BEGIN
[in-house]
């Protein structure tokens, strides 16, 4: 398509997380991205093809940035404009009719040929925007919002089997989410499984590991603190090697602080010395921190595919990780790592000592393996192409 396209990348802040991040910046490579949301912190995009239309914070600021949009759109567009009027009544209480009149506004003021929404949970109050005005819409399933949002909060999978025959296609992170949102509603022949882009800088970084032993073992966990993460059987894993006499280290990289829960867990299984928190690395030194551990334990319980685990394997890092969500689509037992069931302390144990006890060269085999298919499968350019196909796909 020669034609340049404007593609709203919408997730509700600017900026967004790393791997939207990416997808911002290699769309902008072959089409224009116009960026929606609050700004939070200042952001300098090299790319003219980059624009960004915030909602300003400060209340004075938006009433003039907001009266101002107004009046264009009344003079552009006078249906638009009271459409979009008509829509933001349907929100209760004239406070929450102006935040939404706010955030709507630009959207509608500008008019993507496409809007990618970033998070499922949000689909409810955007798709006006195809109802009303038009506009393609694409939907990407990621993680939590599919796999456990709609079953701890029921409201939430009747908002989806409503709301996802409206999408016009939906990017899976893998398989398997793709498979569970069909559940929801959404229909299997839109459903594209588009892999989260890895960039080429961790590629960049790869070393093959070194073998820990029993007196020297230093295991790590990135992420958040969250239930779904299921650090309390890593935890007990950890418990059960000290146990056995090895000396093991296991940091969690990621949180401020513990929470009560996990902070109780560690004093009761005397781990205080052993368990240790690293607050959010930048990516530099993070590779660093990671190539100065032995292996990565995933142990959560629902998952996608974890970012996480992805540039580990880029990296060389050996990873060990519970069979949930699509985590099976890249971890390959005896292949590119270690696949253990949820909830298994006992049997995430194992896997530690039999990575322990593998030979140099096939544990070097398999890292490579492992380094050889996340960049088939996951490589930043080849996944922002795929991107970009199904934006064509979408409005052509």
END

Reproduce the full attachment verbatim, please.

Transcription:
[in-house]
């Protein structure tokens, strides 16, 4: 398509997380991205093809940035404009009719040929925007919002089997989410499984590991603190090697602080010395921190595919990780790592000592393996192409 396209990348802040991040910046490579949301912190995009239309914070600021949009759109567009009027009544209480009149506004003021929404949970109050005005819409399933949002909060999978025959296609992170949102509603022949882009800088970084032993073992966990993460059987894993006499280290990289829960867990299984928190690395030194551990334990319980685990394997890092969500689509037992069931302390144990006890060269085999298919499968350019196909796909 020669034609340049404007593609709203919408997730509700600017900026967004790393791997939207990416997808911002290699769309902008072959089409224009116009960026929606609050700004939070200042952001300098090299790319003219980059624009960004915030909602300003400060209340004075938006009433003039907001009266101002107004009046264009009344003079552009006078249906638009009271459409979009008509829509933001349907929100209760004239406070929450102006935040939404706010955030709507630009959207509608500008008019993507496409809007990618970033998070499922949000689909409810955007798709006006195809109802009303038009506009393609694409939907990407990621993680939590599919796999456990709609079953701890029921409201939430009747908002989806409503709301996802409206999408016009939906990017899976893998398989398997793709498979569970069909559940929801959404229909299997839109459903594209588009892999989260890895960039080429961790590629960049790869070393093959070194073998820990029993007196020297230093295991790590990135992420958040969250239930779904299921650090309390890593935890007990950890418990059960000290146990056995090895000396093991296991940091969690990621949180401020513990929470009560996990902070109780560690004093009761005397781990205080052993368990240790690293607050959010930048990516530099993070590779660093990671190539100065032995292996990565995933142990959560629902998952996608974890970012996480992805540039580990880029990296060389050996990873060990519970069979949930699509985590099976890249971890390959005896292949590119270690696949253990949820909830298994006992049997995430194992896997530690039999990575322990593998030979140099096939544990070097398999890292490579492992380094050889996340960049088939996951490589930043080849996944922002795929991107970009199904934006064509979408409005052509």